By Mark Curtis
After a sometimes heated debate, the House voted to let individual counties decide if they wanted to have classes on biblical history in public schools. The move is voluntary and the students could decide if they wanted to take the elective courses, or not.
Bill backers say these are to be non-religious history lessons.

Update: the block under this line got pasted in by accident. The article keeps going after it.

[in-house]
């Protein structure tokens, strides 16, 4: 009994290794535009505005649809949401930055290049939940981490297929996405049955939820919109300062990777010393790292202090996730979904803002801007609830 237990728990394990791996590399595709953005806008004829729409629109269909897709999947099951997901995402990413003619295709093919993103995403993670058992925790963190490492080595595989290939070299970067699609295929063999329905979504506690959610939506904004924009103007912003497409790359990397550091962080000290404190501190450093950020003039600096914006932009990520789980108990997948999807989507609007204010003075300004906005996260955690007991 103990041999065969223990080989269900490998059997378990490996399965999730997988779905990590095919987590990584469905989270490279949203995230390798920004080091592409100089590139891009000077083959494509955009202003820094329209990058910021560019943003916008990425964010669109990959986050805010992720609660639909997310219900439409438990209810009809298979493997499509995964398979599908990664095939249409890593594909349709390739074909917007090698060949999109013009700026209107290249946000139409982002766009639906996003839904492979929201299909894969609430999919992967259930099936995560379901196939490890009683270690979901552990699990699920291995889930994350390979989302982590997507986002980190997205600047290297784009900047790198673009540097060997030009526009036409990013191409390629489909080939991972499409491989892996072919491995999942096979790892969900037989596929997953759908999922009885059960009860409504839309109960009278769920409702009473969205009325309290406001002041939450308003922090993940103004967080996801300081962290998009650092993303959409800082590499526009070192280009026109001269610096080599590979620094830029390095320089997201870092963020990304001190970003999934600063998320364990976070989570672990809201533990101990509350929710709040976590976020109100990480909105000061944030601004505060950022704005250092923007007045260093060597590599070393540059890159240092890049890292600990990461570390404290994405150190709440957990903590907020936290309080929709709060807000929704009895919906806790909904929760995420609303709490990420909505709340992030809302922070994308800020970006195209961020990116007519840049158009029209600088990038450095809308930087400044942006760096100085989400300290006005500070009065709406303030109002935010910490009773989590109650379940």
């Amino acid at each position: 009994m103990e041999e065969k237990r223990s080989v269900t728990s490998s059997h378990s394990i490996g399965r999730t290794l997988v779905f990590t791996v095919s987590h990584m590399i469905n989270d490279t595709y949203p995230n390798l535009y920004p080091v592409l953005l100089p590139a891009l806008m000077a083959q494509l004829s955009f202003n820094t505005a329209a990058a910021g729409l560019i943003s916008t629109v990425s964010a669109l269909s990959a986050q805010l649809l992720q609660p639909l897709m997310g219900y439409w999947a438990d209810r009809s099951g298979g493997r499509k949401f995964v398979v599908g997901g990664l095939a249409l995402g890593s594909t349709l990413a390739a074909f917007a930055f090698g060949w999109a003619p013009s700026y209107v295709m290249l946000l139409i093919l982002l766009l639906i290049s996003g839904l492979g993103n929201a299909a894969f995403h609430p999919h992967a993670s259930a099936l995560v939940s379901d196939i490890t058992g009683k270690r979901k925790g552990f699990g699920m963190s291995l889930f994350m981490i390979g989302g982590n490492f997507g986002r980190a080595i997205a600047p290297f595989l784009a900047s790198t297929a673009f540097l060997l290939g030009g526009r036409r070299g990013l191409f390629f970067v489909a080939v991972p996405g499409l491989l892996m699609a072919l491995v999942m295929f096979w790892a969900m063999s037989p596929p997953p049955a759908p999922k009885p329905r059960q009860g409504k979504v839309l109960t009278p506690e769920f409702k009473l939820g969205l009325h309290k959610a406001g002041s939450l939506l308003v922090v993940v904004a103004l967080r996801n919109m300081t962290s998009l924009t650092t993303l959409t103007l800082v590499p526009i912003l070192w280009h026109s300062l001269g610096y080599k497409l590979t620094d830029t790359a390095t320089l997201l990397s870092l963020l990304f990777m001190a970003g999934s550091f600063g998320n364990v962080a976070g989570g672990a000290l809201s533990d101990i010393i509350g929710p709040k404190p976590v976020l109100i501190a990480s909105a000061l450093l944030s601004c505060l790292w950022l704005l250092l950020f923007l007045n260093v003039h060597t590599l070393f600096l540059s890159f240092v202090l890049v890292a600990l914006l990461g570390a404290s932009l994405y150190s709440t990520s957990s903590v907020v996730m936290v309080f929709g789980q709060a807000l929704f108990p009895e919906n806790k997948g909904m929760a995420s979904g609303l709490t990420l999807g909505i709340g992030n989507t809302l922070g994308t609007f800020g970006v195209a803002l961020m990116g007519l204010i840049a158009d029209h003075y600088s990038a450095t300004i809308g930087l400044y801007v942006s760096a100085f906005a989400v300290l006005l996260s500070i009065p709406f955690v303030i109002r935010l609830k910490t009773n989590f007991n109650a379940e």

“It was the Bible that influenced our country more than any other book,” said Del. Tom Fast, (R) Fayette.
“It allows county school boards if they would choose, to offer an elective course to high school students ninth through twelfth grade, a study of the Bible in its historical, academic, and its literary setting. Not the theology,” said Del. Kevan Bartlett, (R) Kanawha.
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